For nearly two years now, the COVID-19 pandemic has made the real estate market a major headache for buyers in many parts of the country. Low inventory, paired with high demand, has caused home prices to skyrocket and bidding wars to become the new normal.
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If you’re planning to buy a home in 2022, you’re probably feeling a mix of emotions — excitement at the thought of moving to a new space, mixed with the anxiety of navigating the wild real estate market.
What To Know About Rates
For starters, mortgage rates are on the rise. As of Jan. 6, the 30-year fixed-rate mortgage was 3.22% — the highest it’s been since May 2020.
Real estate experts predicted the rate hike and they also believe the U.S. market, in general, will experience solid growth this year. While inventory is expected to remain low in 2022, Andrina Valdes, COO of Cornerstone Home Lending, Inc., thinks the rate at which home values are appreciating could slow down.
While mortgage rates are already on the rise, Valdes said they’re still expected to remain historically low. Compared with 2021, she also believes the market will likely cool, creating more opportunities and negotiating power for buyers.
If you’ve been saving for a home, but keep getting priced out, David Eisenberg, a licensed associate real estate broker with The Sukenik|Glazer Team at Compass in New York City, suggested getting creative.
“Work with a broker that understands the negotiating process in highly competitive markets,” he said. “Sellers don’t always take the highest price.”
When weighing offers, he said emotion often outweighs logic.
“Be prepared to write a letter to the seller when you submit your next offer and let them know who you are beyond the numbers,” he said. “Create an emotional connection with the seller so your offer stands out.”
Eisenberg also recommended considering waiving certain contingencies that could hold up the deal.
“For example, waiving the home inspection or the financing contingency, if you feel completely confident you can secure a mortgage,” he said. “Always consult your broker and mortgage specialist on this.”
Garrett Derderian, director of market intelligence at SERHANT., a New York City-based real estate brokerage, also recommended working with a local agent who really understands the market.
“Knowing when properties are going to be listed can give you a leg up, and you may have the opportunity to purchase the home before it hits the open market, avoiding a bidding war,” he said. “Buyers may also have to expand their search to a broader area if their top choice has either limited inventory or prices are too high.”
To Wait or Not To Wait
If inventory is low, you might consider pausing your search to avoid bidding wars or see if prices go down. However, Caleb Spears, a luxury real estate agent with Spears Group, based in Santa Rosa Beach, Florida, advised against this.
“If you’re a buyer who has struck out or backed out of the current market due to the high demand, multiple offers or constantly rising prices, waiting is unlikely to yield a better result,” he said. “Unless you’re willing to wait three to five years for the supply chain to be fixed, then supply will continue to lag behind demand.”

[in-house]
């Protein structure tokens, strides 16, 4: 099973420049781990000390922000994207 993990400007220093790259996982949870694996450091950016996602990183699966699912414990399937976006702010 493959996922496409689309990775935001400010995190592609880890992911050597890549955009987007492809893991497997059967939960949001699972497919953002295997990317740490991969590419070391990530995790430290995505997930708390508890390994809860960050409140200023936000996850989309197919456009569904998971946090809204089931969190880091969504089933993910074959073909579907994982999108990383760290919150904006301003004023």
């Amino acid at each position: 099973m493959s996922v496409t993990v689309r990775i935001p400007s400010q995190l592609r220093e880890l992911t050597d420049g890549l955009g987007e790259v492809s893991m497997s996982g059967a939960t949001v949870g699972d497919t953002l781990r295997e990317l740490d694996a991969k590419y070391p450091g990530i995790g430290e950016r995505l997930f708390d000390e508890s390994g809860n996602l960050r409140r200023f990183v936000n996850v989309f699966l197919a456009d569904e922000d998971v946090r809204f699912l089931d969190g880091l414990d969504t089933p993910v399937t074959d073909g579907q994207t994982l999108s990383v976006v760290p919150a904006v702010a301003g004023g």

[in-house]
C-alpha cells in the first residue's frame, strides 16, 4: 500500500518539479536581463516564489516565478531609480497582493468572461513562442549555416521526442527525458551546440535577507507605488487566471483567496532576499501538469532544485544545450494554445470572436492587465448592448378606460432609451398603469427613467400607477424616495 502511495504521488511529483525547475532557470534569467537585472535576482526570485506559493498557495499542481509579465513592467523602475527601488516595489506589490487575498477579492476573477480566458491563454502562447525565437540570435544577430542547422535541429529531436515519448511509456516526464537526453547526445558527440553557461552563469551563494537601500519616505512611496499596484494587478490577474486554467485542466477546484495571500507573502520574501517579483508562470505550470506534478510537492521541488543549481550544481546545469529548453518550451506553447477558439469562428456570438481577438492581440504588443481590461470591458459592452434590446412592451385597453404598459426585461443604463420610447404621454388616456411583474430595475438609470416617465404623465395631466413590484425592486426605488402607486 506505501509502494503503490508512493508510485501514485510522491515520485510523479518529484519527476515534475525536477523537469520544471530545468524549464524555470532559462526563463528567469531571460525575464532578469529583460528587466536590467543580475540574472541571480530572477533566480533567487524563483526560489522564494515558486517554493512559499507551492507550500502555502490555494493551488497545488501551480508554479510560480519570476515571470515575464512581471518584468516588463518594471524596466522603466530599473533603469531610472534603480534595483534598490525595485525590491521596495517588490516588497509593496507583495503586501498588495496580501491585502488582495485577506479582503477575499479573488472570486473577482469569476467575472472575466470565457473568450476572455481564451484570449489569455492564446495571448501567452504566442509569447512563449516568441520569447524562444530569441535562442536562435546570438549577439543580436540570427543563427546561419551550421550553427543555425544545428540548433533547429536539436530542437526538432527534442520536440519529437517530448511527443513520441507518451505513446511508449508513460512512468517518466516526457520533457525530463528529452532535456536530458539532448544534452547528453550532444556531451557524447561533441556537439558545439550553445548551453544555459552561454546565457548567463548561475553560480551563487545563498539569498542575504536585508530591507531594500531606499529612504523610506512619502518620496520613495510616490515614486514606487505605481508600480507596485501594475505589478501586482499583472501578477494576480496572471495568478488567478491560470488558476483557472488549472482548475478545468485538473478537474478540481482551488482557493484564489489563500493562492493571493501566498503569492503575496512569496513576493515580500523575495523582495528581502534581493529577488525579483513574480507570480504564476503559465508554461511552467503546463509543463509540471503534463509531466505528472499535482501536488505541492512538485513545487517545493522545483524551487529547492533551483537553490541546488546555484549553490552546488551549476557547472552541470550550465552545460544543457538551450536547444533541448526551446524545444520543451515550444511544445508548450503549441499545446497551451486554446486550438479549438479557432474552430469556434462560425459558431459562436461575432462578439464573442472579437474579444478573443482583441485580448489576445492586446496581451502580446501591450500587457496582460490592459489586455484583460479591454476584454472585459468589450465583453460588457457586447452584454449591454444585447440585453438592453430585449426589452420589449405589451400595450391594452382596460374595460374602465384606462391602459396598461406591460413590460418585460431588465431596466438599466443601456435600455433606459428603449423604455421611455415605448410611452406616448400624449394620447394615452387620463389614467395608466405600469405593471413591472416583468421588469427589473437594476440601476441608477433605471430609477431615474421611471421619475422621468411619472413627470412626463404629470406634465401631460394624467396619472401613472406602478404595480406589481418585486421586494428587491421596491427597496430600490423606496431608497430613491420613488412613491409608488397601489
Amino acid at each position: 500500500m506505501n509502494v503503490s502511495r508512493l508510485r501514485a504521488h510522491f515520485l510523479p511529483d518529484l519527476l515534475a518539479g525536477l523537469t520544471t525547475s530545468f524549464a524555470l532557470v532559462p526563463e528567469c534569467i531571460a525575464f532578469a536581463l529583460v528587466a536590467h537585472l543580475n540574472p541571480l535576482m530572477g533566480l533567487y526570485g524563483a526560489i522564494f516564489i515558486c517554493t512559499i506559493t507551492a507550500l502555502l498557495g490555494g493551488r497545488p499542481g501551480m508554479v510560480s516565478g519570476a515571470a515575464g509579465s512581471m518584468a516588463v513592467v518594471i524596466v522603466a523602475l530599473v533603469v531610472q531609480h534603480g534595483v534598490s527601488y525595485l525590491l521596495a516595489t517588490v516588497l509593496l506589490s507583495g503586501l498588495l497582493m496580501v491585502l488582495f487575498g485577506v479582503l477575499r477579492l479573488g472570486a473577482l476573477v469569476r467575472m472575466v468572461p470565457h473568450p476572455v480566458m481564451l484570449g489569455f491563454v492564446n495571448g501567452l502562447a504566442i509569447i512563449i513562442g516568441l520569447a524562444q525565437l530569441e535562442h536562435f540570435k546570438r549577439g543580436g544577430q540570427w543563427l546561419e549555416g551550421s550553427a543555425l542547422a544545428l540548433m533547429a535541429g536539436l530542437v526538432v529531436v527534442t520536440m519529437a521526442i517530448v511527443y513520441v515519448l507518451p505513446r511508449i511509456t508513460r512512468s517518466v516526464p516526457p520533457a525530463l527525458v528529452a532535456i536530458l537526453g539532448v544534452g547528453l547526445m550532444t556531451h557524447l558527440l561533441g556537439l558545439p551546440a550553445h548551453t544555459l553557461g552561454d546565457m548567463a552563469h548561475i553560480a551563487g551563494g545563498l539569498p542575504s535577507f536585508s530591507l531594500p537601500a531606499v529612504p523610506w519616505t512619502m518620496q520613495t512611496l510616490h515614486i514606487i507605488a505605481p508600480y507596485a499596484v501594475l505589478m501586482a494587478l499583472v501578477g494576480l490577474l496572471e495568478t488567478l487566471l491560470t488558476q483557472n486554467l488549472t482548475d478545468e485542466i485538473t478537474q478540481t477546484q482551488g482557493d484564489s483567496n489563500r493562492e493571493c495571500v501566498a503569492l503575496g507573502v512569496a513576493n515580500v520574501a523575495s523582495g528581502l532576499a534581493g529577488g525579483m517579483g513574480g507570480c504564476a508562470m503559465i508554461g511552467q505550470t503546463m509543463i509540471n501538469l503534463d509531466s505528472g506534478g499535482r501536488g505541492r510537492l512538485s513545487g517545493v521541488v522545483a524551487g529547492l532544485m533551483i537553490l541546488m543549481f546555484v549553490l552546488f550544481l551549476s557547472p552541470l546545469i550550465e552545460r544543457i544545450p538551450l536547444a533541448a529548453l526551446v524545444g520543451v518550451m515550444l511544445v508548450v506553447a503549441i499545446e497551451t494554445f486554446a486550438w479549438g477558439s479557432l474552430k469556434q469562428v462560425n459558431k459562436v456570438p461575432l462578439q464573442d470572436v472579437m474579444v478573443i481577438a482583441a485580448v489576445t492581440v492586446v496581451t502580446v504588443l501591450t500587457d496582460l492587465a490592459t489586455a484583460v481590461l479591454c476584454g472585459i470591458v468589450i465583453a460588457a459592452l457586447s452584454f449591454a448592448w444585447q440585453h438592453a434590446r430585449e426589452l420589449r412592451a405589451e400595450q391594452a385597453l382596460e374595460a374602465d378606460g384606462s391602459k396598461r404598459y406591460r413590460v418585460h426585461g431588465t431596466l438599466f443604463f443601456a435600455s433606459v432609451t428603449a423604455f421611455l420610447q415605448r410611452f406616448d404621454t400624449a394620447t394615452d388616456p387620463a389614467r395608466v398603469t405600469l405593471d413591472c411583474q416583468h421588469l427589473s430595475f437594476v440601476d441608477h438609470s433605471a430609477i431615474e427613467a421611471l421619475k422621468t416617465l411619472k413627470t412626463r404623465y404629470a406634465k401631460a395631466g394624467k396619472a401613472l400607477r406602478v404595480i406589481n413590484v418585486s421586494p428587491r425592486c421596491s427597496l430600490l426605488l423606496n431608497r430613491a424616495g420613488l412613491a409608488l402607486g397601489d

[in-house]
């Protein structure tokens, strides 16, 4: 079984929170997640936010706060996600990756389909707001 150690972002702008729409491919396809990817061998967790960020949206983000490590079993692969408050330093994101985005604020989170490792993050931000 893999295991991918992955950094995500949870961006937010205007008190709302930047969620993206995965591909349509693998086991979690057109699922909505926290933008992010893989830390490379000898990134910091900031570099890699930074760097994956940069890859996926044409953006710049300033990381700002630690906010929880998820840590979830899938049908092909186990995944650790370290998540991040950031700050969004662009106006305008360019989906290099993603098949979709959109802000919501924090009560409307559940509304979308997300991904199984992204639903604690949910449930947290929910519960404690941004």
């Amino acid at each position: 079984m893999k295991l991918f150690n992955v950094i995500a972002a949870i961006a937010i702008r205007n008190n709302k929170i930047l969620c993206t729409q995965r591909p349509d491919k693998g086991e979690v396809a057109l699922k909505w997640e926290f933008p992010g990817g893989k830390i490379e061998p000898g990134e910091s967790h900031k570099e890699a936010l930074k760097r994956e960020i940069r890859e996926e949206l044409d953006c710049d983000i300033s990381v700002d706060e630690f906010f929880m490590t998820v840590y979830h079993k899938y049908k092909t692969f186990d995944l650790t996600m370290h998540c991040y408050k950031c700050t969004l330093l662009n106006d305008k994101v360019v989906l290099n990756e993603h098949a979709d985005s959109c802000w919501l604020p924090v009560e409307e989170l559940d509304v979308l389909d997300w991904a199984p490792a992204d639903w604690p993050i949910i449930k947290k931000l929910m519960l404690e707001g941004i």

However, if you’re only thinking taking of a short pause, Derderian said doing so could be beneficial — especially if there isn’t anything in your local market that fits your needs right now. As interest rates rise, he said activity may start to slow in the second half of the year, which could present more purchase opportunities and fewer bidding wars.
“Still, with higher rates, keep in mind the overall cost burden will be higher than it is today,” he said. “While higher rates should slow activity, the estimated rate at the end of 2022 will still be lower than the rate we saw just before the pandemic gripped the nation.”
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Finding the Right House for a Remote Work Life
Or course, if you work remotely, you might also be considering putting down roots elsewhere to find more affordable housing.
“This will allow you the opportunity to relocate to a market that meets your family’s needs, financial needs or to be in your dream location,” Spears said. “In my home market of Santa Rosa Beach, Florida, we have seen a massive influx of new homeowners for this very reason.”
Generally speaking, he said many people are trading in big city lifestyles for the beach, the mountains or whatever an area offers that brings them their highest quality of life.
“Doing this allows you to curate your lifestyle in a multitude of ways,” he said.
If you take this route, Eisenberg recommended looking in an area with a high demand for rentals.
“This way, if you ever get tired of living outside the city, you can always rent it out and offset your mortgage and tax payments with your new rental income,” he said.
Whether it’s your first home or your fifth, buying a new place to live is a very big deal. No matter how crazy the 2022 market gets, try to be patient and avoid settling for a property that doesn’t make you truly happy.
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